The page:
We recommend young, fit persons to rent a punt and try punting. It will be the highlight of your visit because it will be surprisingly amusing and enjoyable. It generally costs about GBP 20 - 30 per hour to rent a punt - allow at least one hour for punting but not more than two hours. Try to to take some food to eat on the river. You can get up to 6 people in a punt but we recommend not more than 5 people. It should not cost each person more than GBP 10 to go punting. Punts for viewing the colleges and their gardens can be rented from: beside Silver Street bridge (access from Mill Lane), The Mill Pond (access from the side of the Granta Pub on Newnham Road), Trinity College (access from Garret Hostel Lane, next to the footbridge) and Quayside next to Magdalene bridge. Punts for use on the upper-river can be rented from Mill Lane. The upper-river is also very beautiful but it does not go near the colleges, instead it heads out into the country south of Cambridge and eventually reaches the lovely village of Grantchester. It takes a whole day to punt to Grantchester and back but there are some excellent locations for pick-nicking and there are some good pubs in Grantchester. We particularly recommend the Orchard Gardens for morning or afternoon tea - unlike any other tea-room you have ever experienced! Beware: punting to Grantchester is only for the fit, young and experienced punter. The river is muddy. Tourists should stick to The Backs (of the Colleges).
There are also chauffeur punts in which a professional does all the hard work of punting. It is more expensive and altogether more sedate and less fun but you will not fall into the water and you will be given an explanation of what you are seeing. An unpleasant side of punting is the numerous chauffeur punt "touts" - young people strolling around the town trying to sell you a punting tour at a premium price. Just ignore them and go to the locations where chauffeur punts are available, notably Silver Street Bridge.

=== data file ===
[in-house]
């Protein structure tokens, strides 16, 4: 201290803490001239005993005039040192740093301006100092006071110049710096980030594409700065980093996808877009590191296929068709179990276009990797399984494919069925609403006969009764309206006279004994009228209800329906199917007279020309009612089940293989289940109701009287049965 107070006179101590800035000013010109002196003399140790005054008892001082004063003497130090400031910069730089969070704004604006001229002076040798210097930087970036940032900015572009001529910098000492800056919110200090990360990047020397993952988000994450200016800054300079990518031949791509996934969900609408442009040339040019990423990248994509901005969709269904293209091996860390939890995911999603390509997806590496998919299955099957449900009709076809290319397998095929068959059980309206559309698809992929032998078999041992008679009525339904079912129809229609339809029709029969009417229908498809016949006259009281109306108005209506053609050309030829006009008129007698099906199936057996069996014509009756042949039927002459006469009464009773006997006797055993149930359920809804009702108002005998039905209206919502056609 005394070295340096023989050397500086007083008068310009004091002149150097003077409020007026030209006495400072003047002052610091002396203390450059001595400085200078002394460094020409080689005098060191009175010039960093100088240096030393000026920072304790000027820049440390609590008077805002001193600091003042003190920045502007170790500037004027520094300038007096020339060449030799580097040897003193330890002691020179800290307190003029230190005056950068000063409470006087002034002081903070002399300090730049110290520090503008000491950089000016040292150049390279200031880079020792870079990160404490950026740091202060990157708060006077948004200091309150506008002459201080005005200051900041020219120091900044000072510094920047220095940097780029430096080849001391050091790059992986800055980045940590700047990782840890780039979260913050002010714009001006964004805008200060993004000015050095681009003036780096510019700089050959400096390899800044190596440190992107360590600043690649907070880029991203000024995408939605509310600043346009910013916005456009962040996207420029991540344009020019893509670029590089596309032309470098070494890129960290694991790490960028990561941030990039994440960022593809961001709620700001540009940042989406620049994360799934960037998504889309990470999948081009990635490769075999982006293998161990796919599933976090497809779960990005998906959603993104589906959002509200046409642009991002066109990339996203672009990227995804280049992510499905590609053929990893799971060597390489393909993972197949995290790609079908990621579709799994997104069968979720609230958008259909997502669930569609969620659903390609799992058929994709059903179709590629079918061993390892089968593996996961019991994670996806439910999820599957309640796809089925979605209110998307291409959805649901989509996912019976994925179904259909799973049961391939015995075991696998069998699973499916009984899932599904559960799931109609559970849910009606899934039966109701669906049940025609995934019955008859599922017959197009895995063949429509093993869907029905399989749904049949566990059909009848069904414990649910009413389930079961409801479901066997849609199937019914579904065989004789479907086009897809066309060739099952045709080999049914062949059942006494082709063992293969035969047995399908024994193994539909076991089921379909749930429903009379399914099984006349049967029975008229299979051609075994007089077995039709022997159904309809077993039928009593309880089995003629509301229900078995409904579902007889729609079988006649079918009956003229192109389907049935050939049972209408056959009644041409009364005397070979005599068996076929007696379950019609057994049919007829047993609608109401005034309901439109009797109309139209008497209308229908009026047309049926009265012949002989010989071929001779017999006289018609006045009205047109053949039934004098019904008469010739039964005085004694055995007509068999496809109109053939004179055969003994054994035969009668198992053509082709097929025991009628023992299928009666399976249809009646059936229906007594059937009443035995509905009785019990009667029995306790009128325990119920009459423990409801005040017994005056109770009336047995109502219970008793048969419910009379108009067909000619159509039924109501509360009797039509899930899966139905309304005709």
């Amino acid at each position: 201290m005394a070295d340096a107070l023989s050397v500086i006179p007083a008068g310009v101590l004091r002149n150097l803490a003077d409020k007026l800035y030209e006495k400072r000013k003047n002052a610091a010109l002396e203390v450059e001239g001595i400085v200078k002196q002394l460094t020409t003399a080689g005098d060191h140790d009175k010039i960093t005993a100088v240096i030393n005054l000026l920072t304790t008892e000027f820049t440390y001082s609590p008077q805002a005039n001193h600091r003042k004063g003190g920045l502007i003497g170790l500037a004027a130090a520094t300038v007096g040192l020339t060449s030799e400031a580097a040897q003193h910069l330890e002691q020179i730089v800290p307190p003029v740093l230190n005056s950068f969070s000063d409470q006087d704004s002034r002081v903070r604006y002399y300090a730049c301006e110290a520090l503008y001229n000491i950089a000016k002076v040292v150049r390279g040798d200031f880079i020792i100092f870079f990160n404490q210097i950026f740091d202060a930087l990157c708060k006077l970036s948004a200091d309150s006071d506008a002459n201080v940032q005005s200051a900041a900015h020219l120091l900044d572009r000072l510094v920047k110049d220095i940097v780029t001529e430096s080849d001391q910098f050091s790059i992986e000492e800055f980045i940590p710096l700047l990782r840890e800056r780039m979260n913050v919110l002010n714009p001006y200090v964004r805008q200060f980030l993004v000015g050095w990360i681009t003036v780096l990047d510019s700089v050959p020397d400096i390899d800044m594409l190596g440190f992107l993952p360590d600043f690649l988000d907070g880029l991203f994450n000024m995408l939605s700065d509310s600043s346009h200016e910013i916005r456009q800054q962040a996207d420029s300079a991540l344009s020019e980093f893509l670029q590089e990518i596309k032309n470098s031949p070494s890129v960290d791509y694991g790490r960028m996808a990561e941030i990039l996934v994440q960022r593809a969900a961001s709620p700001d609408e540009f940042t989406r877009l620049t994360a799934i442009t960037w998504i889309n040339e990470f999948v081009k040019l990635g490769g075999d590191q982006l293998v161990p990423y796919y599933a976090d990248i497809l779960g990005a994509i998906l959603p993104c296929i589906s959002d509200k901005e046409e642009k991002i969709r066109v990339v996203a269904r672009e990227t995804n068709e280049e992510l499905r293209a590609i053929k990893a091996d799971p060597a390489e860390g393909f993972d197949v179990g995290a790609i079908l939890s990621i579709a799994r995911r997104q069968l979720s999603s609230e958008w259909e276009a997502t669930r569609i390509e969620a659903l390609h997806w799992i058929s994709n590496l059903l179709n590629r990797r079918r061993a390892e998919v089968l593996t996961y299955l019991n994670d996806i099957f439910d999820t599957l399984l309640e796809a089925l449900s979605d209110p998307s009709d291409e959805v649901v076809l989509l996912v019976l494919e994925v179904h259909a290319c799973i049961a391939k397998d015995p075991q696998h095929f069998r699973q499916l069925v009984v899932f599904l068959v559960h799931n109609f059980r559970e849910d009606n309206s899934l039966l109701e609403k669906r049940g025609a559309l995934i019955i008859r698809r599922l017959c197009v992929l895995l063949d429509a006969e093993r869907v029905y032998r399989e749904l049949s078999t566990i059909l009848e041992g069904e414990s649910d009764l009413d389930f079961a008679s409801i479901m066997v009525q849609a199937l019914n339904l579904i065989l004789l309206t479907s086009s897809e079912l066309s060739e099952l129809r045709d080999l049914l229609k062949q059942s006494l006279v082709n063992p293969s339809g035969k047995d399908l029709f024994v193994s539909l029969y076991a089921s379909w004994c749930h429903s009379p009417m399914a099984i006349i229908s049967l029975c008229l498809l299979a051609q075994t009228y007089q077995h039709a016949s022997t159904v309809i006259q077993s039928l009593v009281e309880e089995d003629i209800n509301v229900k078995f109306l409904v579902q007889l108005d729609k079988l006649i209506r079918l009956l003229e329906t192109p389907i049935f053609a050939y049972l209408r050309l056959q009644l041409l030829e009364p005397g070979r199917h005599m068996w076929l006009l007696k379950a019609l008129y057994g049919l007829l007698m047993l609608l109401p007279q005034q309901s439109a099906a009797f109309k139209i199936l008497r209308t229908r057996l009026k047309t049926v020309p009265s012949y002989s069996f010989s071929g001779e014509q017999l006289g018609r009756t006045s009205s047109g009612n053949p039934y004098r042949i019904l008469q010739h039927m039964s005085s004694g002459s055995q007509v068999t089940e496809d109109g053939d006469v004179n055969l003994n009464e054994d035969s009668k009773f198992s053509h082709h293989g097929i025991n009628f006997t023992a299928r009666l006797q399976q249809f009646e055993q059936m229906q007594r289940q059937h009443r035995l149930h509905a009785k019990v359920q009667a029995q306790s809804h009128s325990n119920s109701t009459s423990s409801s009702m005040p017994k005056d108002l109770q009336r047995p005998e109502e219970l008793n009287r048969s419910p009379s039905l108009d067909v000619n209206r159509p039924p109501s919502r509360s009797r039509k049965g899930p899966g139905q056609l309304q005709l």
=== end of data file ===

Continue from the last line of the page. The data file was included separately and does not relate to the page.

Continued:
Punting is great fun and is one of the things tourists must do when visiting Cambridge.
If you are going to use the pole when punting then it is strongly recommended that you remove all precious belongings from pockets before starting, in case you fall in and lose them in the water. This applies to wallets, handbags, mobile phones, car keys, house keys, money and so on. If you are canoeing then try to put all valuables into a container that can be sealed against water and that floats. Canoes are available to rent but they have a habit of turning-over and all contents go into the river - a punt will never turn-over by accidnet. It's one thing to walk back to the car wet another thing to stand in the street wet with no keys!